Cutting through the stigma: Sex workers are given a break


Cutting through the stigma: Sex workers are given a break

The Perinatal HIV Research Unit in Soweto employs former sex workers as support for workers on the street


At only seven years old, a Soweto girl as the eldest child in the household had to make sure her five cousins and grandmother were fed every day. Her mother had left them and her grandmother was being treated for tuberculosis – so the child had to become an adult in very painful, traumatic ways.
“That’s when I was introduced to the sex industry,” the girl, now a young woman, says of the day she had to start “paying” for the food the neighbour often provided.
He simply told her one day: “At some point you need to pay for all of these things.”
Naively, she offered to clean his house in return, but it was a much higher price he had his sight on.
“Now I see it as abuse or molesting, but back then it was more a case of they have to eat.
“I thought there was no option. I thought maybe this is how life works. If you don’t have money, you need to do this to get what you need at that moment. It seemed normal to me.”The neighbour sometimes picked her up and dropped her mid-air and even choked her.
“He would be like: ‘That’s what I want to see, this is what I like’ … People have crazy fantasies.”
After 15 years as a sex worker, life has given her a break – and now through her work at the Perinatal HIV Research Unit (PHRU) at the Chris Hani Baragwanath Hospital in Soweto she can help other women in the same position. The PHRU is part of the University of Witwatersrand (Wits).
She stopped by the clinic one day for her routine checks on her way to drop off her CV at a call centre. A few hours later her phone rang and the PHRU offered her to come back for a possible job.
“I got very lucky … I thought I was being scammed.
“I pray. I just forget about a whole lot and just make sure that tomorrow is not the same as today. I am career-driven now … I think there is more to me than the past.”
The team consists of about 35 staff members who help about 1,500 people per month. Of these staff members, 24 meet at the hospital at 8am to stock up on condoms, lubricants and pamphlets before they hit the streets to reach out to sex workers.Her colleague *Lesedi said: “We used to work [as sex workers]; some are still working. It is easy to talk to them (sex workers), because we know their ways. Some we know them from the field … We know the language.”
The programme tries to encourage sex workers to visit the clinic at the hospital often for medication, psychosocial counselling and testing or help in referring sex workers to other clinics if needed. The HIV virus stops replicating if treatment is taken correctly every day, meaning a person is no longer infectious.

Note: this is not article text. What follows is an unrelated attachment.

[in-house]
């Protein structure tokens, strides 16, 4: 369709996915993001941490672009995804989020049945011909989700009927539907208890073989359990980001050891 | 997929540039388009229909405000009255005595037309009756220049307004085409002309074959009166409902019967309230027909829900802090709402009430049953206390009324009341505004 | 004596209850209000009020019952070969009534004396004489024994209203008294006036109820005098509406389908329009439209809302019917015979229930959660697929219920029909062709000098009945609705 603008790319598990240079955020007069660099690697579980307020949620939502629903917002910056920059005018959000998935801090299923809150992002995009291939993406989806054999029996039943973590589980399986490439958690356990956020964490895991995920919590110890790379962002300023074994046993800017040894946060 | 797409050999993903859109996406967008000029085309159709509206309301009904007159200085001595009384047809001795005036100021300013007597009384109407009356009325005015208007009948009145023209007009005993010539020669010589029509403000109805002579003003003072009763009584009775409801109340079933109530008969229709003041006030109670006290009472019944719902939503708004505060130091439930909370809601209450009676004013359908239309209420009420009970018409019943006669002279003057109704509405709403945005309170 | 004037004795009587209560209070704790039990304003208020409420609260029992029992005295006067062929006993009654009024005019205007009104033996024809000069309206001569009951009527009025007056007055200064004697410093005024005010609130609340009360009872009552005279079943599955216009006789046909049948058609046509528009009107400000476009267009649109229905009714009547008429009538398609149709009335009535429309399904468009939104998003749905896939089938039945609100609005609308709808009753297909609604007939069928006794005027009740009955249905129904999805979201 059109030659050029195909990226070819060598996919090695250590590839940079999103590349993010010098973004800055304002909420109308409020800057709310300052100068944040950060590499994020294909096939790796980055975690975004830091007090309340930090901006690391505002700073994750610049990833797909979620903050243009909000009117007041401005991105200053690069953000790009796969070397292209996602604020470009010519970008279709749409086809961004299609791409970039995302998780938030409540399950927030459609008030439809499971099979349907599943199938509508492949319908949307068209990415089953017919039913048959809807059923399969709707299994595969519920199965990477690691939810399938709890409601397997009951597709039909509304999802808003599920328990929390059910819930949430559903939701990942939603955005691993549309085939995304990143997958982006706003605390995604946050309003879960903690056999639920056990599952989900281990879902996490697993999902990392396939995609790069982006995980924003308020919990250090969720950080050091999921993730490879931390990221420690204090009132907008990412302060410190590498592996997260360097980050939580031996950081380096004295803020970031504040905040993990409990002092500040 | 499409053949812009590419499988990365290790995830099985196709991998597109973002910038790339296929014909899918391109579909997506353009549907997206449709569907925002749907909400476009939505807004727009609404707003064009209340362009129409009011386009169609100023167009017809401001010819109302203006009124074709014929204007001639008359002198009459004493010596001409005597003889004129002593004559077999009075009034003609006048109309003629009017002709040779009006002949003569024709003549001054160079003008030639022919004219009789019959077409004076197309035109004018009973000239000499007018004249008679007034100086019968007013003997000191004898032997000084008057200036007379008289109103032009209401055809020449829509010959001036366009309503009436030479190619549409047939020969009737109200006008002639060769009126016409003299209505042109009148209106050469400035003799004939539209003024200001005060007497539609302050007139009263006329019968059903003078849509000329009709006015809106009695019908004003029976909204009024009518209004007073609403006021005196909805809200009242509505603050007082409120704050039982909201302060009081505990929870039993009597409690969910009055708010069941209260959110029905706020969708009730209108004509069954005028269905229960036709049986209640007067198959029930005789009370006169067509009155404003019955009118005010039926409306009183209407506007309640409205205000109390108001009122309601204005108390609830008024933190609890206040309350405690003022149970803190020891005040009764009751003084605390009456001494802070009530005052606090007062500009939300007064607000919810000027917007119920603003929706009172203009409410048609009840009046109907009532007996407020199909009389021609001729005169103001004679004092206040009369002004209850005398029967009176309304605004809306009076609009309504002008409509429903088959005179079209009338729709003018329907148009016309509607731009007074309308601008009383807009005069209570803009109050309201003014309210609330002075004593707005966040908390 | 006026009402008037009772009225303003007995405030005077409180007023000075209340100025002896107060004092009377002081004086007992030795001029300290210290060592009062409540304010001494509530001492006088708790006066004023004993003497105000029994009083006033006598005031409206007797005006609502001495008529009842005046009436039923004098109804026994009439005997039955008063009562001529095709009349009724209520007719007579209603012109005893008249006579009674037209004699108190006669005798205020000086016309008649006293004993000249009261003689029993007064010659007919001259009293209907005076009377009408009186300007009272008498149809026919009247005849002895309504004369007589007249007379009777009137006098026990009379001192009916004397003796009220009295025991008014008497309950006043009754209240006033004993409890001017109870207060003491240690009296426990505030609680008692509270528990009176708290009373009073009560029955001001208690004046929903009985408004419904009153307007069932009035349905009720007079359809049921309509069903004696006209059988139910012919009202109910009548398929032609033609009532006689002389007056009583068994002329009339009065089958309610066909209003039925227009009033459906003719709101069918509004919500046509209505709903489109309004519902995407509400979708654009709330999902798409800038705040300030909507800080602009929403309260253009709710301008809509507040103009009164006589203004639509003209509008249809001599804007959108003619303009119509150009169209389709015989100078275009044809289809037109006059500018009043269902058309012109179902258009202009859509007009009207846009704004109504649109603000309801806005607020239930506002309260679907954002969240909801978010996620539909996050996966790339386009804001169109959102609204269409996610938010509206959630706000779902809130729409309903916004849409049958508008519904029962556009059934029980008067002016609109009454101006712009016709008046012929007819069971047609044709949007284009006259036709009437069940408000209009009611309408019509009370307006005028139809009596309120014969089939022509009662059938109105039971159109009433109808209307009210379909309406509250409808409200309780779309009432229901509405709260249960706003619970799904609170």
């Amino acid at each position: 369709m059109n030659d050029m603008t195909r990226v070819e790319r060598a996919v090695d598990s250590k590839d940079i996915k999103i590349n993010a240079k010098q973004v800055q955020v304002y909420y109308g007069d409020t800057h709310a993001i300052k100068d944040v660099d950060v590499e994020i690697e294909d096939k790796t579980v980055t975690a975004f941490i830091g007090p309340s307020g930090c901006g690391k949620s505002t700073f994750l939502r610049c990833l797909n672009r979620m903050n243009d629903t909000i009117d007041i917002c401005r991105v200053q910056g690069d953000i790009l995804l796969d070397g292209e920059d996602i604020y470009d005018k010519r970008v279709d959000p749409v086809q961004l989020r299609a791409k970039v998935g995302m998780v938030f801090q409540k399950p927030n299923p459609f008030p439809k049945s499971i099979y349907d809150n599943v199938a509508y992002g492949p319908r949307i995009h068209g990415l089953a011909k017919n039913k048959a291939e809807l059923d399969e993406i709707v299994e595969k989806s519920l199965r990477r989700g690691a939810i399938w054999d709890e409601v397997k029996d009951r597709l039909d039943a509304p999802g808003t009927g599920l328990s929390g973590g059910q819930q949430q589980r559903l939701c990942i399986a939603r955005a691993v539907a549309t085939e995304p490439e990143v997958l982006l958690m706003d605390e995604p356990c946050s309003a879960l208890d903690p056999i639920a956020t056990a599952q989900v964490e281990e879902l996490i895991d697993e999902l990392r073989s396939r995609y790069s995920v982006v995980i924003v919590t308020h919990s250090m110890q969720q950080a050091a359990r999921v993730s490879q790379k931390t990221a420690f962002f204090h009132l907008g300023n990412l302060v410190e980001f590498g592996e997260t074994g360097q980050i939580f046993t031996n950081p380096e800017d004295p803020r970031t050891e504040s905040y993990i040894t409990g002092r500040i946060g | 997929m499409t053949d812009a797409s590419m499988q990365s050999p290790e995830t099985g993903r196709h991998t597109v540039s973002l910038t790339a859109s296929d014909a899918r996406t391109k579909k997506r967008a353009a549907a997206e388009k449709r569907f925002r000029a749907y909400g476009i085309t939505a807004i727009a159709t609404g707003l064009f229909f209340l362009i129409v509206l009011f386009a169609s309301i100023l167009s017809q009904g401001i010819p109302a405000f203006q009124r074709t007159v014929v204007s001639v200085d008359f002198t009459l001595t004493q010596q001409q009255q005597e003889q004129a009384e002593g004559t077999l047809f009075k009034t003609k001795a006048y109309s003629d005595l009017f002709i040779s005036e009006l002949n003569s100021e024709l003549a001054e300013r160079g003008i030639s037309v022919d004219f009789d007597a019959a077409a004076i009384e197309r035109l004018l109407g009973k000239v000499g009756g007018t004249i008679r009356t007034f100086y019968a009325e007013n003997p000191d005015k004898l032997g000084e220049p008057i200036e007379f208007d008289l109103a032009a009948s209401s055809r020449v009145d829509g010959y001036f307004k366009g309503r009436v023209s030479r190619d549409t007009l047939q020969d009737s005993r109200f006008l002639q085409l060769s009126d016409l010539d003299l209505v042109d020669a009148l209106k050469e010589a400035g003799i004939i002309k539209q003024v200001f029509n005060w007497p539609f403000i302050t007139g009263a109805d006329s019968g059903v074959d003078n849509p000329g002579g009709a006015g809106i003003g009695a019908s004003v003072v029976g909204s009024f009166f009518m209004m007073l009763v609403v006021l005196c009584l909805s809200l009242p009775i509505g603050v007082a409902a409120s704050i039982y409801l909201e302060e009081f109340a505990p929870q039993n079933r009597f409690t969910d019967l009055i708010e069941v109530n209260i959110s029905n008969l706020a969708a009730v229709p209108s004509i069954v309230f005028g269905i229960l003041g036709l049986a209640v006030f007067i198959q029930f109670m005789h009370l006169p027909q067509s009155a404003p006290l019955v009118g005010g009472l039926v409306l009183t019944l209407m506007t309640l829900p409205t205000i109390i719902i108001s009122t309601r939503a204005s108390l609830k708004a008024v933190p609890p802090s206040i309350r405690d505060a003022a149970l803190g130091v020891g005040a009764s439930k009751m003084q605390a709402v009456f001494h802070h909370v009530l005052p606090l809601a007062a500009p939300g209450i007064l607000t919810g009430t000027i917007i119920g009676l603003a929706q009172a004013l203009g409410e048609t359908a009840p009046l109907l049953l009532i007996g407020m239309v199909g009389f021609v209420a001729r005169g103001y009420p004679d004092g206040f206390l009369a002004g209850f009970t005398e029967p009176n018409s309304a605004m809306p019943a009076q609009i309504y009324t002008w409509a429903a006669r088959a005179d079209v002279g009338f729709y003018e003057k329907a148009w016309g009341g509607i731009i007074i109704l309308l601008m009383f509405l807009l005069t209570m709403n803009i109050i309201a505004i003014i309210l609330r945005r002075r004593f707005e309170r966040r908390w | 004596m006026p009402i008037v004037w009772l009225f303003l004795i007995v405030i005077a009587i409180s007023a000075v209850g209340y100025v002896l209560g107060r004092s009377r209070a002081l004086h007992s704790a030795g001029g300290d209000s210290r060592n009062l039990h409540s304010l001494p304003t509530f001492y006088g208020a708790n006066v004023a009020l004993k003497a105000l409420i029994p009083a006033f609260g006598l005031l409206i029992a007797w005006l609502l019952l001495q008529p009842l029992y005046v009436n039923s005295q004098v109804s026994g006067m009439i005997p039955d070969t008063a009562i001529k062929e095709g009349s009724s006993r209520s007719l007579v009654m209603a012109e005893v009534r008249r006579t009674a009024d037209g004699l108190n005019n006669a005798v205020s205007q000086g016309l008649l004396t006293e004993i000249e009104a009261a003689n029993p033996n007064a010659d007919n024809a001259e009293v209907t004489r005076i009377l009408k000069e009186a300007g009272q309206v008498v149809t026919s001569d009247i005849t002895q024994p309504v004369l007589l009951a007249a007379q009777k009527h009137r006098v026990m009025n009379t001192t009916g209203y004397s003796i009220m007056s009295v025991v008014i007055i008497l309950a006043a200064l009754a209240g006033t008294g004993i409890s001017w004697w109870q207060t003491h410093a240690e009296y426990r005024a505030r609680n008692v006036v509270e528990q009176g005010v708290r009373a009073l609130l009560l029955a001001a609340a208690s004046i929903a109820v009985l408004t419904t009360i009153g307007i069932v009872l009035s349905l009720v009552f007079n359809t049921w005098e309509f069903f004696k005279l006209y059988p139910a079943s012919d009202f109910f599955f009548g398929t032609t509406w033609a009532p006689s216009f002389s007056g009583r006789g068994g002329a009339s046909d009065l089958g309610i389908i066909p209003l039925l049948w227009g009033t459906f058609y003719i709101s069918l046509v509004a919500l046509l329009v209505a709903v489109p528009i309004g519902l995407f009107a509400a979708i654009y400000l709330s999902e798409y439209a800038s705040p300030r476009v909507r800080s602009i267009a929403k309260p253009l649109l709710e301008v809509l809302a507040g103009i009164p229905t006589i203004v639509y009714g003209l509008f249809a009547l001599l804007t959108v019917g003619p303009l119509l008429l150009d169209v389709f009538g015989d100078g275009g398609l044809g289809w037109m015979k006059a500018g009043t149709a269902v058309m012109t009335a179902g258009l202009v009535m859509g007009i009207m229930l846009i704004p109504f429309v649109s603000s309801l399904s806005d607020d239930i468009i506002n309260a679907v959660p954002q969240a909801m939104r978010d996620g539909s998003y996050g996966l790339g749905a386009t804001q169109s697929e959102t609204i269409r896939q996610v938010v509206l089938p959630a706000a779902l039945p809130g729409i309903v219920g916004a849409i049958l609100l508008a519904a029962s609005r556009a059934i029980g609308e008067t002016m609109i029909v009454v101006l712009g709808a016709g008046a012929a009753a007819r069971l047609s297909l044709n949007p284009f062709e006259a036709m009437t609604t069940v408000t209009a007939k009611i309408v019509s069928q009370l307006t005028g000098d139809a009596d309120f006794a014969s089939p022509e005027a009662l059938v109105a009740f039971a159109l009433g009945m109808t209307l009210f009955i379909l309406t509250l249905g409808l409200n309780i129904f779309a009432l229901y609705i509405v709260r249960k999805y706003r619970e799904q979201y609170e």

However, according to recent Human Sciences Research Council (HSRC) data‚ one in three HIV-positive people in South Africa are not on treatment and can still spread the virus.
“Through the Department of Health we have access to labs and meds and we then provide the staff. We try to provide a safe space downstairs where people can come and watch television, read a magazine or pick up condoms. They can also see a counsellor or the doctor, and do a pap smear,” the PHRU’s Dr Jenny Coetzee said.Sex workers are often overtly or silently judged and stigmatised when they visit other clinics.
“You are the worst scum whereas there are murderers out there. There are serial killers out there. [Yet] You are the worst thing ever in the eyes of the people,” *Luthando said.
The PHRU interviewed 508 female sex workers in Soweto between February and September 2016 and the research was published on July 5 this year. It found almost seven out of every 10 female sex workers suffered from severe depression (68.7%), almost four in 10 (39.6%) suffered from PTSD and just over three in 10 (32.7%) suffered from both. Research found about 4.9% of South Africans adults suffer from depression.
“This was really just the tip of the iceberg. It was sticking a toe in the water … There is a huge amount that we don’t know,” Coetzee said.
*Lesedi fell pregnant in high school and dropped out. She fled to Johannesburg after her abusive ex-boyfriend threatened to burn her alive.
“That thing pushed me. I came [to Johannesburg] knowing that I am going to do one-two-three. At that the time I did not feel anything. I was just gonna do whatever I wanted to do, because I was violated and I was abused.”
*Luthando said: “You never really quit [sex work] … I’d go through financial challenges and I decided this was the fastest way to make money so I’d go back.”
The PHRU upskills sex workers by offering training and support groups so that if their funding ever runs out, sex workers can continue to offer these services to others.
“They are increasing their choice in life,” Coetzee said.
* Pseudonyms to protect their identities

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